When I picked up this book, my first thought was, "Is this white woman going to understand what it's like to be a person of color in this country?"
In 1994, I sat in a movie theater to see a movie I was probably not supposed to be watching. I think I’d leaned on the idea that I was going with friends from church and left out the title of the film to get permission in the first place.
We were there to see "The Crow," which is now a 20-year-old time capsule of what we then considered to be both romance and graphic violence -- it’s a love story and it’s a revenge story and both of those things seemed incredibly appealing to the theater full of teenaged hearts who were there that night.
Brandon Lee -- already a tragedy -- wasn’t a bad draw either.
After that first time in the theater, I watched it on VHS all throughout high school. I think the tape eventually broke. I never replaced it, but I never entirely forgot it either.
"The Crow" -- and all of the other parts of the franchise that grew out of the success of the first film -- is available to watch on Netflix. And, in the interest of a bit of nostalgia induced by that Nine Inch Nails song from the soundtrack (which is still incredibly good), I sat down to watch. And then rewatch it. And then rewatch it because, whoa, teenaged feelings.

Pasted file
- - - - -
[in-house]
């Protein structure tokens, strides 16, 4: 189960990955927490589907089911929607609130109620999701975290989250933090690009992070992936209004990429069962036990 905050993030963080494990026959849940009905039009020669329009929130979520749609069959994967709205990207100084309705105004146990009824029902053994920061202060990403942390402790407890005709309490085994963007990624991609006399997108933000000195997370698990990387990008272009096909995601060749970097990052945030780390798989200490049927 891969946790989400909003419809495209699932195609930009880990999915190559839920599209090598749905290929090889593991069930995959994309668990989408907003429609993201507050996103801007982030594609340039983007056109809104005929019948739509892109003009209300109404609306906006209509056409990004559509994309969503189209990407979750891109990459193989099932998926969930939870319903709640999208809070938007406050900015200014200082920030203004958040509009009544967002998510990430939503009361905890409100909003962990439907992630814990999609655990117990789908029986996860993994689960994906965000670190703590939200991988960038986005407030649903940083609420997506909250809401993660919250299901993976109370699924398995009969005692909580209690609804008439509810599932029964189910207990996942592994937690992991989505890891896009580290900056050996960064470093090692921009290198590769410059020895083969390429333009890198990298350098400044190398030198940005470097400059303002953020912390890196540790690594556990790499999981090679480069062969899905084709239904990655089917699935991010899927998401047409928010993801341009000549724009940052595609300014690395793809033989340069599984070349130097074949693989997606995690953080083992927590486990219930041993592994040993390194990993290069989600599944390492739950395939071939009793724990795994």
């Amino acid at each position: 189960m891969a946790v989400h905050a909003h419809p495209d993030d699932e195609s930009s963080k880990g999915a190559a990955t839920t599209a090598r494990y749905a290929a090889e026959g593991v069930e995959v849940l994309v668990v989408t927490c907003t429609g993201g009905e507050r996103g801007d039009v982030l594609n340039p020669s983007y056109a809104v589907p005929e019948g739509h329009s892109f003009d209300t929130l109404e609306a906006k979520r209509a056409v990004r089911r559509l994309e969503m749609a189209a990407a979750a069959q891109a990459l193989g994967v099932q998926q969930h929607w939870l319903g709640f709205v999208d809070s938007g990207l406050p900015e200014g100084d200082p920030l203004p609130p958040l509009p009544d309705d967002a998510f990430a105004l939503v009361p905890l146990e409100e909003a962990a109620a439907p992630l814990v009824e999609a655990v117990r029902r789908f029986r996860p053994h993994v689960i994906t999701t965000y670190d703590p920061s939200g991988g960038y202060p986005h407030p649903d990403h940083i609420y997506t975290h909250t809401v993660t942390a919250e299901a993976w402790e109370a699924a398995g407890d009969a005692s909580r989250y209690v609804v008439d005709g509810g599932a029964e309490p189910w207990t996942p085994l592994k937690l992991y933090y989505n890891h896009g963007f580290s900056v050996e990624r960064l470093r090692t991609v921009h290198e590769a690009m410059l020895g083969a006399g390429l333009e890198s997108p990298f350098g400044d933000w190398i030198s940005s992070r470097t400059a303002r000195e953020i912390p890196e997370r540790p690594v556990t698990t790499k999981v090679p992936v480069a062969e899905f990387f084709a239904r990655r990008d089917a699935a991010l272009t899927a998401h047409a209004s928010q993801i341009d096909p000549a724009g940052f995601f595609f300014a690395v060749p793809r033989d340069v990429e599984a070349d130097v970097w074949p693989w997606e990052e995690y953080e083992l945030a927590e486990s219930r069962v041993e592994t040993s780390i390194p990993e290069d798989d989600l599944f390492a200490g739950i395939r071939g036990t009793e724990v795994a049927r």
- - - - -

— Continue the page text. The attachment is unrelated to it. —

First, a note on the Netflix version: The movie is filmed to be very cinematic; it wasn’t intended for a small screen. I remember how great and super dramatic it was on the big screen. But on my little television, it’s actually dark enough that I wondered how bad a copy of the movie they were working with. That’s an issue at various dark points throughout, which is definitely a disappointment. The sound isn’t the cleanest -- but I think that’s also a price of moving from large screen to small. The extremes of volume are when things get a little muddy.
The movie is based on a comic book from the late ’80s -- the movie takes fairly significant liberties but manages to keep the emotion of it the comic book fairly well intact: the horror that can come of being powerless to protect those you love.
But let me sum up: Detroit residents Eric Draven (aspiring rock star) and his fiancé Shelly Webster (social justice crusader) are brutally murdered (Shelly is also raped) in their (shockingly cool even though it’s supposed to be in a slum) apartment by minions of the local crime boss on Devil’s Night. A year later, Draven returns from the dead, led by the spirit of a crow, to take out the bad guys and avenge the love he and Shelly lost.
I know, that’s a lot to take in. It’s conveyed really clearly though and without a whole lot of dialogue, which is actually a strength.
The movie starts in the middle of the crime scene, where we meet Sergeant Albrecht (Ernie Hudson) and Sarah and Shelly, who is only going to be alive for a few more minutes.